The museum was born from a temporary art exhibition featuring objects, and their accompanying stories, that symbolize the emotions and circumstance of various people’s failed relationships. The show was a surprise hit, and over time its creator began receiving more and more objects in the mail from heartbroken visitors who wished to share their stories. The now-permanent museum contains an intensely interesting subset of these objects, ranging from the amusing (“I wanted him to suffer, so I took his toaster. How are you going to make toast now?”), to the tragic (a photograph of a young man who, after his intended’s father refused his request for his daughter’s hand, committed suicide by driving off a cliff.) There is a stiletto shoe belonging to a woman who became reacquainted with her high school lover while working as a dominatrix. There is a stack of love letters sent between a soldier and a refugee who found themselves on opposite sides of the fence during the Balkan war.
The Museum of Broken Relationships is not the only unconventional attraction in Croatia. A few days earlier, back in Split, and at the opposite end of the artistic spectrum, we had the pleasure of visiting the extremely quirky, but no less engaging, Froggyland. This peculiar museum claims to hold the world’s largest (by far) collection of posed taxidermy frogs. The animals are arranged in themed dioramas, each artfully constructed over a century ago by a very eccentric, and infinitely patient, man named Ferenc Mere. In one display case is a classroom of frog children sitting on little wooden chairs, attentively copying notes off of the blackboard. Another shows frogs going about their professions, such as a chimney sweep and a garbage man, while drunkard frogs sing and dance in the tavern. The most dynamic scene shows an amphibian circus, including frogs on the trapeze, frogs forming a four-tiered acrobatic pyramid, various other displays of balance and strength. A loop of ribbiting plays on tinny speakers throughout. It’s exquisitely weird, the acme of bizarre hobbies. It is quite possibly the best museum—nay, the best anything—I have ever seen.
Hunting for truffles in Istria
My mother and I spend our last few days together in Istria, the earlobe of land that dangles into the Adriatic at the northwest end of the country. Istria is famous for relaxing beach towns, mouth-watering Mediterranean cuisine, and—above all—truffles, those rare and horrendously expensive mushrooms that grow only a few places on Earth.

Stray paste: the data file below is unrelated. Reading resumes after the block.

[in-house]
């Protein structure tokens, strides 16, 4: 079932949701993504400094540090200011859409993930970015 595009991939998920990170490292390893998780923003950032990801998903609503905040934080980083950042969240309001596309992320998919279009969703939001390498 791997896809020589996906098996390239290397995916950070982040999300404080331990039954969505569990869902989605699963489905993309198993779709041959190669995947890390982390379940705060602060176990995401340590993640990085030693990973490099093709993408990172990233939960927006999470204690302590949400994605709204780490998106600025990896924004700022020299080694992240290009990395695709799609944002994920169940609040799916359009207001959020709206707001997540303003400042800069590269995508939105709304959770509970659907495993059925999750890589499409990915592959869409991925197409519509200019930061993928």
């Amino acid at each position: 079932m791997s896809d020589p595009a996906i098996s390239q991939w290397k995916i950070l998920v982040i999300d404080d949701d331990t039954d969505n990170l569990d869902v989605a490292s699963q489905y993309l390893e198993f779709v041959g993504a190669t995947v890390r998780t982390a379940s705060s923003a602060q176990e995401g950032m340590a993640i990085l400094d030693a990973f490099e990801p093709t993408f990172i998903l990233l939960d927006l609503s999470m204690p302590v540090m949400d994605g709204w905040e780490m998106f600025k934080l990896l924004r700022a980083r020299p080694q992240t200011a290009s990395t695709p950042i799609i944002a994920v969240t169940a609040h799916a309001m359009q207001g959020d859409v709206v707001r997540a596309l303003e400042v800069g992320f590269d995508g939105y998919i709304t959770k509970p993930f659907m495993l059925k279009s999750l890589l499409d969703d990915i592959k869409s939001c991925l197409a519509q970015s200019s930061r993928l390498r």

To find out where truffles come from, we visit the tiny village of Vrh, a place that is short on vowels, yet is richly endowed with black and white truffles. Black truffles, the lesser of the two, grow here all year round, and fetch several hundred dollars a kilogram (for the cheapest summer black truffles). The most prized winter whites can fetch thousands.
The son of the Karlic family, which has owned a truffle-hunting company for generations, takes us into Motovun Forest to look for truffles. We are accompanied by two truffle-sniffing dogs (both mutts) who have been trained from birth to locate the subterranean morsels. It doesn’t take long. Within a few minutes, one of the dogs begins to dig and bark, and our guide, caught unawares, romps after him, waving his hat and shouting. Too late—the truffle is dislodged and swallowed whole. It’s not a total loss, though, for a few minutes later, the dogs once again catch a scent and start scratching at the earth. After shooing them away, our guide gently pushes away the earth under a young oak tree to reveal a little brown lump about the size of a chestnut. I dislodge it using my fingers and proudly present my find.
Back on the homestead, we are treated to a meal of truffled eggs, cheese, and salami in their garden. I buy a tiny jar of chopped truffles in oil as a souvenir. Now that my palate has learned to appreciate the full and fragrant taste of truffles, there’s no going back.
Across the Adriatic
We spend our last few days in Croatia exploring the hilltop fortified towns, rural countryside, and seaside villages of Istria. Each is more charming than the last, and I again marvel that most North Americans aren’t very aware of this incredible country. Early on my final day in Croatia, I board a high-speed catamaran in Poreč and head towards Venice, Italy. I’m sad to see the Croatian coast disappear behind me, but am excited to revisit Italy—the first place on my long journey around the world that I have visited before.